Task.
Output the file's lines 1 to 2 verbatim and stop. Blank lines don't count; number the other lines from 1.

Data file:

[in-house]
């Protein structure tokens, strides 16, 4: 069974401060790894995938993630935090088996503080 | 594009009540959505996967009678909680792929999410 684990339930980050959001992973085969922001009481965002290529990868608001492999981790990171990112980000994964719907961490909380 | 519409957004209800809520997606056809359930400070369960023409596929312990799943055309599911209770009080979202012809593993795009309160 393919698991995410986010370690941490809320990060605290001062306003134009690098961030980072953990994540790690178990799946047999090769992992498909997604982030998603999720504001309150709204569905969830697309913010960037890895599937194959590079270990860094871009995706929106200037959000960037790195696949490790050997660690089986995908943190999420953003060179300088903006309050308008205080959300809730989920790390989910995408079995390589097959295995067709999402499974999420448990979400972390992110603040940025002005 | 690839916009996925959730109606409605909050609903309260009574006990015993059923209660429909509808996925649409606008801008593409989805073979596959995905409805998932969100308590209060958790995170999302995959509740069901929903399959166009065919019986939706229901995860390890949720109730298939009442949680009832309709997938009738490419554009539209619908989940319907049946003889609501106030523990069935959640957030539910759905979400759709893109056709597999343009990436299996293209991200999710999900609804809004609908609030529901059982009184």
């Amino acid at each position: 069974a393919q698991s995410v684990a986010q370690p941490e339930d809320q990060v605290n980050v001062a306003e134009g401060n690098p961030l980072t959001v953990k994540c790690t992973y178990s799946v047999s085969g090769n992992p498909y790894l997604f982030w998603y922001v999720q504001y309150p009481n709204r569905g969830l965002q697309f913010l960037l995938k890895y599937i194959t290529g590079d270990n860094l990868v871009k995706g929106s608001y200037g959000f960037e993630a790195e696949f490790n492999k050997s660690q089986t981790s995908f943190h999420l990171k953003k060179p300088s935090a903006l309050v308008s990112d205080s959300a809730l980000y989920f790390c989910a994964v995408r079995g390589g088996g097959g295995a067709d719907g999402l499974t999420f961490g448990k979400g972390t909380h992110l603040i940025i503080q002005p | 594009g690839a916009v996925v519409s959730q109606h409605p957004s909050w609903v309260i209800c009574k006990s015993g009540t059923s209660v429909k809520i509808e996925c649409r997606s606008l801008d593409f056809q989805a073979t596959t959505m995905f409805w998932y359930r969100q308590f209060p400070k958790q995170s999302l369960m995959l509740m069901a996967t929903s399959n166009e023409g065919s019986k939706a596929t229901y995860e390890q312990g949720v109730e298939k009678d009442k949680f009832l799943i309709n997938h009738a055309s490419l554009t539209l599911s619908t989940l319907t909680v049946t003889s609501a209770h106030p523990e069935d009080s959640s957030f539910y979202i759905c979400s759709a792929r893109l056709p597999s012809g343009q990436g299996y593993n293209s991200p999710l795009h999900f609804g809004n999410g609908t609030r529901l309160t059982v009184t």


[in-house]
């Protein structure tokens, strides 16, 4: 069974401060790894995938993630935090088996503080 | 594009009540959505996967009678909680792929999410 684990339930980050959001992973085969922001009481965002290529990868608001492999981790990171990112980000994964719907961490909380 | 519409957004209800809520997606056809359930400070369960023409596929312990799943055309599911209770009080979202012809593993795009309160 393919698991995410986010370690941490809320990060605290001062306003134009690098961030980072953990994540790690178990799946047999090769992992498909997604982030998603999720504001309150709204569905969830697309913010960037890895599937194959590079270990860094871009995706929106200037959000960037790195696949490790050997660690089986995908943190999420953003060179300088903006309050308008205080959300809730989920790390989910995408079995390589097959295995067709999402499974999420448990979400972390992110603040940025002005 | 690839916009996925959730109606409605909050609903309260009574006990015993059923209660429909509808996925649409606008801008593409989805073979596959995905409805998932969100308590209060958790995170999302995959509740069901929903399959166009065919019986939706229901995860390890949720109730298939009442949680009832309709997938009738490419554009539209619908989940319907049946003889609501106030523990069935959640957030539910759905979400759709893109056709597999343009990436299996293209991200999710999900609804809004609908609030529901059982009184």